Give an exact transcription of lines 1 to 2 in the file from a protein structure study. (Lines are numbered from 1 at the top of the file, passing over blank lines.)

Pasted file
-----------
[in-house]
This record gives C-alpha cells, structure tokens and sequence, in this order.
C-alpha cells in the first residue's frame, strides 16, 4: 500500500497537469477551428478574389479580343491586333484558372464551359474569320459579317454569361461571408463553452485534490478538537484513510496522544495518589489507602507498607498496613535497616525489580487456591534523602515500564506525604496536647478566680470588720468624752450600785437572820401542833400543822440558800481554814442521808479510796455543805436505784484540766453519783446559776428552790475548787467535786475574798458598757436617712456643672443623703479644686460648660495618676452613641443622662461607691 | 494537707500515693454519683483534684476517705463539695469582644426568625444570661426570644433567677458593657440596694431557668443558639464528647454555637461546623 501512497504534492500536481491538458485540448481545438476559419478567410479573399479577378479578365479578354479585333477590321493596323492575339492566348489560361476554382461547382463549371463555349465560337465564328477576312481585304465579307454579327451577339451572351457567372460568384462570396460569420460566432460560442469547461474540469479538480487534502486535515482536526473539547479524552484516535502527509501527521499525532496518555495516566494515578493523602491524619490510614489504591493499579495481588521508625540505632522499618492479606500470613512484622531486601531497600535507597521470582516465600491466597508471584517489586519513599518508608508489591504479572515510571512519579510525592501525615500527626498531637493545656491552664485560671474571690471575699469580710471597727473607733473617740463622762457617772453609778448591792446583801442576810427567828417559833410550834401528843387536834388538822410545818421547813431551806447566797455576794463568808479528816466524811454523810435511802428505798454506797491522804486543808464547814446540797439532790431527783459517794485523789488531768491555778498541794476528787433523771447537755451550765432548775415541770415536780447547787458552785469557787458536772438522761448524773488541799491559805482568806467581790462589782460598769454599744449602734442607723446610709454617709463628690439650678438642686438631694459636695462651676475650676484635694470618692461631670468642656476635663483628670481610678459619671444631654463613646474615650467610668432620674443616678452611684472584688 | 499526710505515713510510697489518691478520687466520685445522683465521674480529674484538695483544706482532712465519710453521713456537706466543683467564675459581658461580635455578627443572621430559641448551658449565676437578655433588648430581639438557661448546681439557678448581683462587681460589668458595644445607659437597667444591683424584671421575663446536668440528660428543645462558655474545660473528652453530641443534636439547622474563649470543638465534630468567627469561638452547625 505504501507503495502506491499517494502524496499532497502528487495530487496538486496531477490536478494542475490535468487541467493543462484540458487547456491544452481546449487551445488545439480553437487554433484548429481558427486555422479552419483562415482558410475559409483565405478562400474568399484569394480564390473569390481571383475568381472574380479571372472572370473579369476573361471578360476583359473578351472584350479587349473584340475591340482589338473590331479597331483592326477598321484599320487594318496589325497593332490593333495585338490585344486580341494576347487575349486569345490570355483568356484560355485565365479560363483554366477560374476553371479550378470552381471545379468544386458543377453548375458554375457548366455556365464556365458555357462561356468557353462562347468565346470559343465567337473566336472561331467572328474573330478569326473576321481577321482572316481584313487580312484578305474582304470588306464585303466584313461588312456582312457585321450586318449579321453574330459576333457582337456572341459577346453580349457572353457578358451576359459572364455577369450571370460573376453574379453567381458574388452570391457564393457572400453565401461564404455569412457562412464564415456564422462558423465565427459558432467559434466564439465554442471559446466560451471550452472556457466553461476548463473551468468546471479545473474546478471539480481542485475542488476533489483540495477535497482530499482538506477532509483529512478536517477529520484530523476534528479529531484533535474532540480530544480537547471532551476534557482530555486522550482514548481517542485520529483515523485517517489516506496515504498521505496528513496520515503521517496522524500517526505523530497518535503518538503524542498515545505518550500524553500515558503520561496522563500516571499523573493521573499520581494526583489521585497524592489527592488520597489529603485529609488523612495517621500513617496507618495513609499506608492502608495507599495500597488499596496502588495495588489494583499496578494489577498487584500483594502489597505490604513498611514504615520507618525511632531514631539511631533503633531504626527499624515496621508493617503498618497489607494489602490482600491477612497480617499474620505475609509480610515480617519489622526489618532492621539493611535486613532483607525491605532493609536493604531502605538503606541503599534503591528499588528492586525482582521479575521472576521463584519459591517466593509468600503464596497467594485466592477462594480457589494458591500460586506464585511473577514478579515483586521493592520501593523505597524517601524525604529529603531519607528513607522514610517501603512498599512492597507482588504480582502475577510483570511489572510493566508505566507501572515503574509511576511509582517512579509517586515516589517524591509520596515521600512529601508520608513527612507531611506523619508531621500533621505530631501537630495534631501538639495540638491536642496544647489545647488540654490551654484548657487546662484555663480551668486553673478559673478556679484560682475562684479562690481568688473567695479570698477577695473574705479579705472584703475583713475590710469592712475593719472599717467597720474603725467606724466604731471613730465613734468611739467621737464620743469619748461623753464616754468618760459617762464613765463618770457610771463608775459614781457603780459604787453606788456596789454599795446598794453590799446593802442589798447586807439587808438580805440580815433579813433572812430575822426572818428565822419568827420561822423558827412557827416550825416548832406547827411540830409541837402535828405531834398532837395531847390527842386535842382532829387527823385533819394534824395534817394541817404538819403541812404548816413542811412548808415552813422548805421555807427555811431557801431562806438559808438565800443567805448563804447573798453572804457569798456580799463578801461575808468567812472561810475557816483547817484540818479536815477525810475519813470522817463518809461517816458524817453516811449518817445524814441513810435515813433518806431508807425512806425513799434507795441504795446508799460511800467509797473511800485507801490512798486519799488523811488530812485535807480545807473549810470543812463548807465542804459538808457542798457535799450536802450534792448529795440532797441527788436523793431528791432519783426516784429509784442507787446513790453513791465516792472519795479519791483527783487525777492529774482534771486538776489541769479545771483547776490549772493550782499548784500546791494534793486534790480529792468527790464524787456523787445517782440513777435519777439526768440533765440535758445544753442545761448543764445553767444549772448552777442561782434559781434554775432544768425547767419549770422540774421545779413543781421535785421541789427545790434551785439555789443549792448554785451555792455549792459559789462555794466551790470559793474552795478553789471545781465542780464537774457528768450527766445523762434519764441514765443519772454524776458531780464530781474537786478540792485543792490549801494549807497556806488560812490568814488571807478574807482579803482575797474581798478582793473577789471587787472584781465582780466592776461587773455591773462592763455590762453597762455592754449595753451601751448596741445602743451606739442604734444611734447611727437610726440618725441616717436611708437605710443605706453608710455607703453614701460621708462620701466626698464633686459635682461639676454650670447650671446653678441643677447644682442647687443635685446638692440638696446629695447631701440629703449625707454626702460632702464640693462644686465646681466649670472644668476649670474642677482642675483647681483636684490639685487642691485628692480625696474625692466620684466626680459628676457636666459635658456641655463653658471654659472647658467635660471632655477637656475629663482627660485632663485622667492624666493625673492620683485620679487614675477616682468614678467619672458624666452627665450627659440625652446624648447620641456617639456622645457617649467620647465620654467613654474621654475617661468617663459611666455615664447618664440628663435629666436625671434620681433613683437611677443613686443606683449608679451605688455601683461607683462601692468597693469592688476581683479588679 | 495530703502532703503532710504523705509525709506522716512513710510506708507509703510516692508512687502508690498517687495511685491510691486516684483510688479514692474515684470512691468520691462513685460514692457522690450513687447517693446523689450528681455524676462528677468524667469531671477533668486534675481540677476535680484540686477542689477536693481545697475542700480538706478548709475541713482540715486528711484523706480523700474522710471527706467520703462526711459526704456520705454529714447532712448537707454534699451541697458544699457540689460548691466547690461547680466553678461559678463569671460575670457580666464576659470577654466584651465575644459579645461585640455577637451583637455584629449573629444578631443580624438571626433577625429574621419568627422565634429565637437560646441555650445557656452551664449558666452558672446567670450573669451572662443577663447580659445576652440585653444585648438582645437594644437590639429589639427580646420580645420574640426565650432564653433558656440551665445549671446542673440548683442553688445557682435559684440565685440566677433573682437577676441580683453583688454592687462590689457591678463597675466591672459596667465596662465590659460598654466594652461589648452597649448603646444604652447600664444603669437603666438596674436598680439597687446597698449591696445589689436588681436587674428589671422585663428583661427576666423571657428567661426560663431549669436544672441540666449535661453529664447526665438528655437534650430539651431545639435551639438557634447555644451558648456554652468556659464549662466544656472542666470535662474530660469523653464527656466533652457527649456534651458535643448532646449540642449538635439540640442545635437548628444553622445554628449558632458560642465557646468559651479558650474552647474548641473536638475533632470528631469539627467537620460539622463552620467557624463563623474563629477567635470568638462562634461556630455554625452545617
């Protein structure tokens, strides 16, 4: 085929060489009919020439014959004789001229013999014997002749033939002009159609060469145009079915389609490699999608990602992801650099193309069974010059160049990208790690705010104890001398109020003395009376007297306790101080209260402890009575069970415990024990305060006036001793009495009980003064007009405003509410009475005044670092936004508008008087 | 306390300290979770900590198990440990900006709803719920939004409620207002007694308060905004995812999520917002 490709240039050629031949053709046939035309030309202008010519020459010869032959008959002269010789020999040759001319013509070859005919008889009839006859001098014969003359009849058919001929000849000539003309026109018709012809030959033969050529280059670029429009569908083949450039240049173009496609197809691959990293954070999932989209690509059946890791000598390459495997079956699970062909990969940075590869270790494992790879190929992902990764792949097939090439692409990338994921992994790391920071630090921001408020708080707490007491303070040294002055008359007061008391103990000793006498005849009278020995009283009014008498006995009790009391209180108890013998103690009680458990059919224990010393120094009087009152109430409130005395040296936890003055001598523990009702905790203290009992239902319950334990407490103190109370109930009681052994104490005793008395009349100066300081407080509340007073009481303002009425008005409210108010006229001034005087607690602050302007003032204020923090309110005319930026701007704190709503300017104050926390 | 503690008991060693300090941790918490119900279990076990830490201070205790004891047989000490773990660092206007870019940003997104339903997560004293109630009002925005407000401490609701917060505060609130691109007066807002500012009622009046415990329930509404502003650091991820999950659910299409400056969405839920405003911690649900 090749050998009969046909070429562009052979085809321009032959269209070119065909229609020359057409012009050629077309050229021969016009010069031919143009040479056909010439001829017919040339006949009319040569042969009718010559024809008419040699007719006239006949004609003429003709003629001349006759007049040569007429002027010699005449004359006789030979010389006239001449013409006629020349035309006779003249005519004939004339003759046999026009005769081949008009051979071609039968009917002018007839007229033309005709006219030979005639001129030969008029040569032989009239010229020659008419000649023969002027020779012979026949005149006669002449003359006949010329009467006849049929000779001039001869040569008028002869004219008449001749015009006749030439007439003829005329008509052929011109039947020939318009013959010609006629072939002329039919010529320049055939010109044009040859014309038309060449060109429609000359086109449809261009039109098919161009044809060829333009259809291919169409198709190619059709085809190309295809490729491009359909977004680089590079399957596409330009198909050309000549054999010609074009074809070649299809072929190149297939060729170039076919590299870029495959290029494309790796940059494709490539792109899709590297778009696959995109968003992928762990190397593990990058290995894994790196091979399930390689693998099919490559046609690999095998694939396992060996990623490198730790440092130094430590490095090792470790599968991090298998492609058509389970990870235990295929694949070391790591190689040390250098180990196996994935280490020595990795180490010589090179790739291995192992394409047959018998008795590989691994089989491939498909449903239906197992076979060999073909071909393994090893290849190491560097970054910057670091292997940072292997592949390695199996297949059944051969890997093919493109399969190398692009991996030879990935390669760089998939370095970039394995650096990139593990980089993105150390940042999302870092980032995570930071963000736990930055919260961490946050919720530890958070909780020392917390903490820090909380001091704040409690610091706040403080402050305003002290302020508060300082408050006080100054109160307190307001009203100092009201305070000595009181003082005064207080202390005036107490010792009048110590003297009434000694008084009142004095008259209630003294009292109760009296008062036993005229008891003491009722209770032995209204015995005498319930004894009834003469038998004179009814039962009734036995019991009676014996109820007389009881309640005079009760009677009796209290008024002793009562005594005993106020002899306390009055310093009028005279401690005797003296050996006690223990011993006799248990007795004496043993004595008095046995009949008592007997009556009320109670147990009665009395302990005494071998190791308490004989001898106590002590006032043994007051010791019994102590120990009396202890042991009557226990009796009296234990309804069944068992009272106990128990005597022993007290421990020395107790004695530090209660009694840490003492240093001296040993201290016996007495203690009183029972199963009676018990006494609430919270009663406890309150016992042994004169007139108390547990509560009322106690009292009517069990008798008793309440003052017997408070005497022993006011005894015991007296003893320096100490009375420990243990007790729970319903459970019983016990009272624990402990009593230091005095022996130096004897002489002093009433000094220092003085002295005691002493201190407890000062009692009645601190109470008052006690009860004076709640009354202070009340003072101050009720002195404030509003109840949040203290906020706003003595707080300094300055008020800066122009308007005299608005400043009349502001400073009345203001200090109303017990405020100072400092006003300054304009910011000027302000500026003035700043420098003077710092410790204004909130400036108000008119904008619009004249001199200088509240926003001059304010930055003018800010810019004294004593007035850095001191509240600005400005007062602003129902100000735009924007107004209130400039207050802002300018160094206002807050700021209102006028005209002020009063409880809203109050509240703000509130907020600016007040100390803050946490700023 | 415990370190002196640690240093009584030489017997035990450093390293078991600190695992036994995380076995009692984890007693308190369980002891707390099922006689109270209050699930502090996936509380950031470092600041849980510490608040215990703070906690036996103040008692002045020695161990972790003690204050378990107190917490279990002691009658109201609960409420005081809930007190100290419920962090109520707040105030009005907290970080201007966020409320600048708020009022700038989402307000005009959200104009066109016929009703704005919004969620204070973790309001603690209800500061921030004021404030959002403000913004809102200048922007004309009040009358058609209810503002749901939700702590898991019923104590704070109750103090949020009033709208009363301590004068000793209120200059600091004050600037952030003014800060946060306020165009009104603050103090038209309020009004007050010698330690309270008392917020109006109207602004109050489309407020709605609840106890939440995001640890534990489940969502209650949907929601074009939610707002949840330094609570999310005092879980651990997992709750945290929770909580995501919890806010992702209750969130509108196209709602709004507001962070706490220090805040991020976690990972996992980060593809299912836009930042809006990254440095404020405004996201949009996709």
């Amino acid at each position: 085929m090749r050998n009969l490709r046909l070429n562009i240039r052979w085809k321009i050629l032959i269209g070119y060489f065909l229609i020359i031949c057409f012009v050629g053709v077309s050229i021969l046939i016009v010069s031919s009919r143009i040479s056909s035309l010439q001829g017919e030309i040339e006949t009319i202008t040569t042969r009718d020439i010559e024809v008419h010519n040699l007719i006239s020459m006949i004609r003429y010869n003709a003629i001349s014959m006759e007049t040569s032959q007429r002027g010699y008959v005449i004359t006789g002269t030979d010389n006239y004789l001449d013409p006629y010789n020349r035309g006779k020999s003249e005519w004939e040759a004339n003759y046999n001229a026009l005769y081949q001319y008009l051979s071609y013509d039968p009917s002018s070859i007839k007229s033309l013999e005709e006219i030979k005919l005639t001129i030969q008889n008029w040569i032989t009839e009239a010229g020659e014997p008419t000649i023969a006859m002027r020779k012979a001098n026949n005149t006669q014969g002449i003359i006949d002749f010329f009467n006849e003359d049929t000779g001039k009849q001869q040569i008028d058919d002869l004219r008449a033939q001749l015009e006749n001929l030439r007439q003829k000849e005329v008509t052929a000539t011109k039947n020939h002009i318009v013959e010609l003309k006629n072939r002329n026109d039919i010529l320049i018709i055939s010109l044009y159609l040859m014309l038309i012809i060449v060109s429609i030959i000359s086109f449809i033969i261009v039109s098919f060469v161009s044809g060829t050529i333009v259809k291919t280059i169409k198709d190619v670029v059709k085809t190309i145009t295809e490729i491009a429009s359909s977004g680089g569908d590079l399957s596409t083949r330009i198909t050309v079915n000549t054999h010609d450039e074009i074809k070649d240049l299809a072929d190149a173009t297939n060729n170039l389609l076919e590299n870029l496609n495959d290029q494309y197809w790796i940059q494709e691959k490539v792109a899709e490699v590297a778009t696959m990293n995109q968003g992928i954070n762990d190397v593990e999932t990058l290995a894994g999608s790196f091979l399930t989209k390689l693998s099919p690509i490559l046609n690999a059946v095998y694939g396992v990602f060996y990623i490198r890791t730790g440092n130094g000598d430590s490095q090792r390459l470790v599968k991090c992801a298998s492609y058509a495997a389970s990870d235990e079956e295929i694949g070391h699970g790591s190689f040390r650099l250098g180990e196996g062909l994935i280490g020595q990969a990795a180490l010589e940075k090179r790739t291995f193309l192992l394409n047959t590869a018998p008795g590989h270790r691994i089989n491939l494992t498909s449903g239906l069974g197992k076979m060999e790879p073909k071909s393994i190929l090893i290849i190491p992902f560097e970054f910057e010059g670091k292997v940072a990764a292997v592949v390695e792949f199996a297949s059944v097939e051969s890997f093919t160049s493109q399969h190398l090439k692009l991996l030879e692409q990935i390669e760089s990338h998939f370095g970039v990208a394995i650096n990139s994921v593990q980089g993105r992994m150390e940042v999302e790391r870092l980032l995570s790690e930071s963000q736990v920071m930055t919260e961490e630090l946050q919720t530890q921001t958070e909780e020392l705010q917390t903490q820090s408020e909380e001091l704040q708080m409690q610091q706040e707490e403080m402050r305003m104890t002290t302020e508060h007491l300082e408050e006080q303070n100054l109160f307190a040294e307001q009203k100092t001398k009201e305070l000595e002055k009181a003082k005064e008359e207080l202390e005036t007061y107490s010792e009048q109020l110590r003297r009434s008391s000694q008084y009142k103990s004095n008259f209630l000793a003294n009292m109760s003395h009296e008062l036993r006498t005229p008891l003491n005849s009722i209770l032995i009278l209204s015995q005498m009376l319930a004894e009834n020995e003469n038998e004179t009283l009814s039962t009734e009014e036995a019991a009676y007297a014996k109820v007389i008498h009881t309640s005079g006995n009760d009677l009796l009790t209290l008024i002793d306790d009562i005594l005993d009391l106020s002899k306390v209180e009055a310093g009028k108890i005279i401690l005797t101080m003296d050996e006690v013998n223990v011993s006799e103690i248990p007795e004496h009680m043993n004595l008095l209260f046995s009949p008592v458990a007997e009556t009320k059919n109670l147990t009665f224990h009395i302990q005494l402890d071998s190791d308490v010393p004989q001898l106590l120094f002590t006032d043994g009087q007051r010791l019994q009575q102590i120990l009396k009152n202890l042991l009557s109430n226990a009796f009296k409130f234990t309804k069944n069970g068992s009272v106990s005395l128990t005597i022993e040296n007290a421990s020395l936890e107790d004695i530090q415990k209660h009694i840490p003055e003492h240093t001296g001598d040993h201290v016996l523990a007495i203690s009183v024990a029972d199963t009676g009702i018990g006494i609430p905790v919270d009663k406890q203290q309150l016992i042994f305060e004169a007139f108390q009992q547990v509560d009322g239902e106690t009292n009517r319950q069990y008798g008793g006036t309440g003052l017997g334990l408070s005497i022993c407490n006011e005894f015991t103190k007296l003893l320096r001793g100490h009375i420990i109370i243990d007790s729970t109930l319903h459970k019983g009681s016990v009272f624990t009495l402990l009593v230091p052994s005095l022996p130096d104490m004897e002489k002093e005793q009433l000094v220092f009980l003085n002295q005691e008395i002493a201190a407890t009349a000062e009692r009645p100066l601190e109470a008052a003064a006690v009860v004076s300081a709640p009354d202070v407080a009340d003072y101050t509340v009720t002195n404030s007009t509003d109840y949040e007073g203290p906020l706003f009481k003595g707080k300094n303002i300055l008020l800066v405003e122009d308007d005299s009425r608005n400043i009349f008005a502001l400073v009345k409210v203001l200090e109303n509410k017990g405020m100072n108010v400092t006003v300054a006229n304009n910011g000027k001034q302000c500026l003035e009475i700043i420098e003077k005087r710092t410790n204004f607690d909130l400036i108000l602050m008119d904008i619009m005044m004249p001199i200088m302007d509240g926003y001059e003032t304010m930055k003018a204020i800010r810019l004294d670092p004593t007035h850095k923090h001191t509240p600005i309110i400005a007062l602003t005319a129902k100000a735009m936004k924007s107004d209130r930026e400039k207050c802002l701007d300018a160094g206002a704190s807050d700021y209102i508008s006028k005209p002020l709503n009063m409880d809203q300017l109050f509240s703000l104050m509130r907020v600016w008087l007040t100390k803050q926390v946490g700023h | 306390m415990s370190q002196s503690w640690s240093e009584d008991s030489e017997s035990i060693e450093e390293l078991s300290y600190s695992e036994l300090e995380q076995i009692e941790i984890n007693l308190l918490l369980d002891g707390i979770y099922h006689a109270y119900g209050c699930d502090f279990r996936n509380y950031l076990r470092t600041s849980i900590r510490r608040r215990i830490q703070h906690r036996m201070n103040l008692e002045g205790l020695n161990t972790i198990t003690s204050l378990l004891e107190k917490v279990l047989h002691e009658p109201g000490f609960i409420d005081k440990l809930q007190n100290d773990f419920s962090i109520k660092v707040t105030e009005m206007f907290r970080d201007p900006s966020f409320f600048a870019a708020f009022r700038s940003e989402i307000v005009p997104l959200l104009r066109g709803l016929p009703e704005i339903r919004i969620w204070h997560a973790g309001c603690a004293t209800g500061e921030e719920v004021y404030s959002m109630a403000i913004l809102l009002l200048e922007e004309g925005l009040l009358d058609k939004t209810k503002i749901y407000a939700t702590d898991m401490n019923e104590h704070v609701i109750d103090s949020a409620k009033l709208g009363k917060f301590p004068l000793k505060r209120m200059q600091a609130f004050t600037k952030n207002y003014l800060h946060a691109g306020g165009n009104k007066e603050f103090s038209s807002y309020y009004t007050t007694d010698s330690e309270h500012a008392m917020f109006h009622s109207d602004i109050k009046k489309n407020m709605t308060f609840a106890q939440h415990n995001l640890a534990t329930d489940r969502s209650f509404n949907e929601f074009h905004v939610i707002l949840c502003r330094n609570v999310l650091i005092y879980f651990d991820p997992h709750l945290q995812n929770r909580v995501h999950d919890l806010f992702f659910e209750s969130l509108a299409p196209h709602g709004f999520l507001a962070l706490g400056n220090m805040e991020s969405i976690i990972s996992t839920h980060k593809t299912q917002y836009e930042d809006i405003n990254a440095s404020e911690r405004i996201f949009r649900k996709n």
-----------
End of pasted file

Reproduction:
[in-house]
This record gives C-alpha cells, structure tokens and sequence, in this order.